Dana White’s Influence and Opinions Don’t Have to Be Yours


If you want to look at who has had a huge impact on the sport of MMA you need to look no further than Dana White. Dana White came along and helped ease the transition into the Zuffa buyout and performed a very vital role as the public hype man. Dana White got in front of the camera at every chance possible and sold his product, sold his company, sold his fighters and sold their fights. Dana White did what he needed to do to make you believe in the UFC and he did so with his own passion and unwavering belief in the UFC.

Dana White was a true believer.

But right now it is 2014, Dana White is still that true believer with a stake in a company worth a lot of money and he’s still doing the hard sell to anyone and everyone that will listen to him. Over the years Dana White’s passion and belief in the UFC product has taken on a different tone as Dana White is no longer just the hype man for the UFC, he is the UFC. Dana White is the UFC.

Stop for a second and think about why that might be an issue. The UFC was built upon the blood, sweat and tears of the investors, promoters and production team, sure, but mostly the fighters who stepped into the cage and laid it all on the line in the name of sport and entertainment. For the UFC early in the Zuffa days having Dana White in front of the camera at every turn and having him pitch the product to the media was the best possible scenario. Basically, he was a necessity early on, because his passion translated well, it showed people that if they weren’t paying attention that they were missing out, it gave them something to believe in.

But now, now I’m not so sure about it. It’s been years and Dana White’s role has not changed outside of his influence growing. If something in the MMA world is true it has to come from the lips of Dana White, otherwise it is just hearsay and conjecture. As you can imagine, there are negative connotations to this, as a lot of the MMA media rely so heavily on Dana White to form opinions. Look no further than this past weekend at UFC 169 where Dana White’s take on Jose Aldo, Alistair Overeem and Renan Barao matter so much that it is all that anyone can really take away from the show.

Apparently Jose Aldo’s virtuosic performance at UFC 169 against game challenger Ricardo Lamas was boring and Jose Aldo lacks killer instinct now. Alistair Overeem, who went into his fight against Frank Mir at UFC 169 coming off of back-to-back losses in fights that he was handily winning, but gassed out in, had a lot to prove to the world. So what did Alistair Overeem do? He proved to the world that he can still look great early on, but instead of fading and losing, he can dominate a fighter like Frank Mir without being knocked out, getting sloppy or gassing. According to Dana White it was a terrible performance.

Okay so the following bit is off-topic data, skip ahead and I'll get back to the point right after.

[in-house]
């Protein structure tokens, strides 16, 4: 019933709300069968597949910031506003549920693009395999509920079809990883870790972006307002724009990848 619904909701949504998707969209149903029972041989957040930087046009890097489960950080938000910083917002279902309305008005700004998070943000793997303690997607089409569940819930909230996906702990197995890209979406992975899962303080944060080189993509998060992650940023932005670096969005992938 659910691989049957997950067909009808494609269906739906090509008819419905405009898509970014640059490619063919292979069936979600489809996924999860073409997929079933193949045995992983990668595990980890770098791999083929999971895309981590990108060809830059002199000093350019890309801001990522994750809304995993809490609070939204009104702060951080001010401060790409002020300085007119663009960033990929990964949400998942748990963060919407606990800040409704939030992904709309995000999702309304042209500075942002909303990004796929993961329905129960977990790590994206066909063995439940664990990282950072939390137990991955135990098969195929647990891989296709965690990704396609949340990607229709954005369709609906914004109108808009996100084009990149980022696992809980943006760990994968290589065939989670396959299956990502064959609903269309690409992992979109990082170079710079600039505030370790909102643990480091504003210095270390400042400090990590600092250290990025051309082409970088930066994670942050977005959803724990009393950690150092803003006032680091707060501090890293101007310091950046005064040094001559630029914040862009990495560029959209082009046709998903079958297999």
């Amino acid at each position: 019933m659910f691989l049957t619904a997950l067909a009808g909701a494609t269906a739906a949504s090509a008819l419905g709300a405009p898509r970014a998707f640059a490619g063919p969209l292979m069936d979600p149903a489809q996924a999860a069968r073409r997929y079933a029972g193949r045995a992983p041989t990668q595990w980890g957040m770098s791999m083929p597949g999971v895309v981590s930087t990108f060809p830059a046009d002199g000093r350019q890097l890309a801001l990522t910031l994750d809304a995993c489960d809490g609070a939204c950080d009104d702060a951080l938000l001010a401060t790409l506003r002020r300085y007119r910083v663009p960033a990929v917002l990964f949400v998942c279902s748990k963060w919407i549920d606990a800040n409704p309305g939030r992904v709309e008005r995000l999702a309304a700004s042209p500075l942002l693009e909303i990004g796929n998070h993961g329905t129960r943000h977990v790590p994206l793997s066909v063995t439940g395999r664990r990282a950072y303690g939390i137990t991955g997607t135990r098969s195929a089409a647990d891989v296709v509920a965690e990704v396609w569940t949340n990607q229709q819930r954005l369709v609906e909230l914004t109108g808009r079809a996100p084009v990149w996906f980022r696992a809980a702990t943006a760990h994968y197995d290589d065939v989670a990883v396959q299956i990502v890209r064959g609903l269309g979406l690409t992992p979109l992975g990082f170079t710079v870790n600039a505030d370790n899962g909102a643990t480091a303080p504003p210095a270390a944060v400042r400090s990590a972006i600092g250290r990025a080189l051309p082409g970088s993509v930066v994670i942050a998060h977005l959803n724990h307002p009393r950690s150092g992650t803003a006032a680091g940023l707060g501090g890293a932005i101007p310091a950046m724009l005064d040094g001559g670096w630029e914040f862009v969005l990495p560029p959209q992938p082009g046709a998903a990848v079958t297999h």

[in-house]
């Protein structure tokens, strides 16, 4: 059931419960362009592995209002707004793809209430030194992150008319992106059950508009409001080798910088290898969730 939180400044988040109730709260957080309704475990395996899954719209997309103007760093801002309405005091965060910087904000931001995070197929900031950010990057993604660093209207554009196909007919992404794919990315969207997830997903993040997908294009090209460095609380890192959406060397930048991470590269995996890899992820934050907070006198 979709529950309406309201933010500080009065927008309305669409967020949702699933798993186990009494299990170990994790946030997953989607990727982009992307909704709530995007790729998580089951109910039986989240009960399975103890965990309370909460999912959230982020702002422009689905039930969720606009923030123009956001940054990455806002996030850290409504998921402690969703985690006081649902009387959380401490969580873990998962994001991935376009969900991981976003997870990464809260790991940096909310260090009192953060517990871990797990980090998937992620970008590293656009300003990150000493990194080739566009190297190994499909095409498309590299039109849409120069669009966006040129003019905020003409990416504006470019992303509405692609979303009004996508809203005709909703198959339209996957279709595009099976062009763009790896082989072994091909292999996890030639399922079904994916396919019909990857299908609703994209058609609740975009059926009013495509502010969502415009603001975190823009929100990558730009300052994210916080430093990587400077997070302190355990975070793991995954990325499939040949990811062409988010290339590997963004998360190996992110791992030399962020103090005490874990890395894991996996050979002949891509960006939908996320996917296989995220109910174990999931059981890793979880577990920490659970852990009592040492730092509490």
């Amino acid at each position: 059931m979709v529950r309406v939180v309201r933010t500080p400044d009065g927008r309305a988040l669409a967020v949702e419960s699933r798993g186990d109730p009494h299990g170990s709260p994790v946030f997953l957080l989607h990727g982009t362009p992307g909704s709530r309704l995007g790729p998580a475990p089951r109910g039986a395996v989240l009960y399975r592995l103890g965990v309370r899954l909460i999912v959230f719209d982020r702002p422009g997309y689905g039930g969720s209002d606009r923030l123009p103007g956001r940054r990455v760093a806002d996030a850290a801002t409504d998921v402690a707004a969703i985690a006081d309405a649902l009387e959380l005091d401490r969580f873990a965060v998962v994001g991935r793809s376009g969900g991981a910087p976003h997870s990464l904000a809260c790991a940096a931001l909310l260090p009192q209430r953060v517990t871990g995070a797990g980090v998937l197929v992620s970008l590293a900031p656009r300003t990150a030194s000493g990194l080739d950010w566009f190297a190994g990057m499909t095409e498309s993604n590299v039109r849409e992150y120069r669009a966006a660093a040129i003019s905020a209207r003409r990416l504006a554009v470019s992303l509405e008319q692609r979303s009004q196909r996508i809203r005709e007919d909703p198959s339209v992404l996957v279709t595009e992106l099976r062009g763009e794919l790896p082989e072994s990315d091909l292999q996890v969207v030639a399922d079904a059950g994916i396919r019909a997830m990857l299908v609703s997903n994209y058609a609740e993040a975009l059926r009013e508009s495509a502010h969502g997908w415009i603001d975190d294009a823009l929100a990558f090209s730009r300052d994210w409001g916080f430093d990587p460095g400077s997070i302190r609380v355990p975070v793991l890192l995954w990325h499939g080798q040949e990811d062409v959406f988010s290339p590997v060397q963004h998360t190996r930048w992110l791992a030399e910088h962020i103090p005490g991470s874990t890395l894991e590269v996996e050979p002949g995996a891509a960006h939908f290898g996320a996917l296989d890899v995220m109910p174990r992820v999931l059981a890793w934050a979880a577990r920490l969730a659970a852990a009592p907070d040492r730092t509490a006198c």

Then there is Renan Barao. According to Dana White, Renan Barao must now be taken as one of the UFC’s pound-for-pound kings after a win over Urijah Faber. He simply must. So of course he jumped up a few places on the media rankings accordingly. Renan Barao is a tremendous fighter and I don’t see him losing that Championship any time soon, but if you want to talk pound-for-pound, I feel like there are fighters who have had more accomplishments and more impressive title reigns to factor in before you just arbitrarily bump someone up because Dana White was taken in the moment and wanted the media to sell his PPVs for him.

Dana White is the name you’ll see in what I’d have to guess is 70% of MMA-related headlines on MMA sites, which seems disproportionate to the sport. The internet is a deluge of Dana White’s thoughts, vitriol, rants and opinions and it seems very out of place. I mean, hell, if you watched the post-fight presser someone asked him who he was picking in the Super Bowl. Why should anyone care who the President of the UFC wants to win the Super Bowl? The answer is simple, because we’ve been conditioned to care about every little thing that Dana White says, that Dana White is pageviews, he’s controversy, he’s sound and video bytes.

So if he says that Jose Aldo and Alistair Overeem didn’t look good at UFC 169, who are we to doubt him, who are we to have differing opinions when we’ve been conditioned to place his opinions in higher regard than anything else? To be honest, the problem isn’t Dana White. Dana White is doing his job and doing it as well as he possibly can, the problem is that everyone is afraid to differ from his opinion and possibly look “stupid.” Dana White is doing his job, now it is everyone else’s turn to do their job and think critically.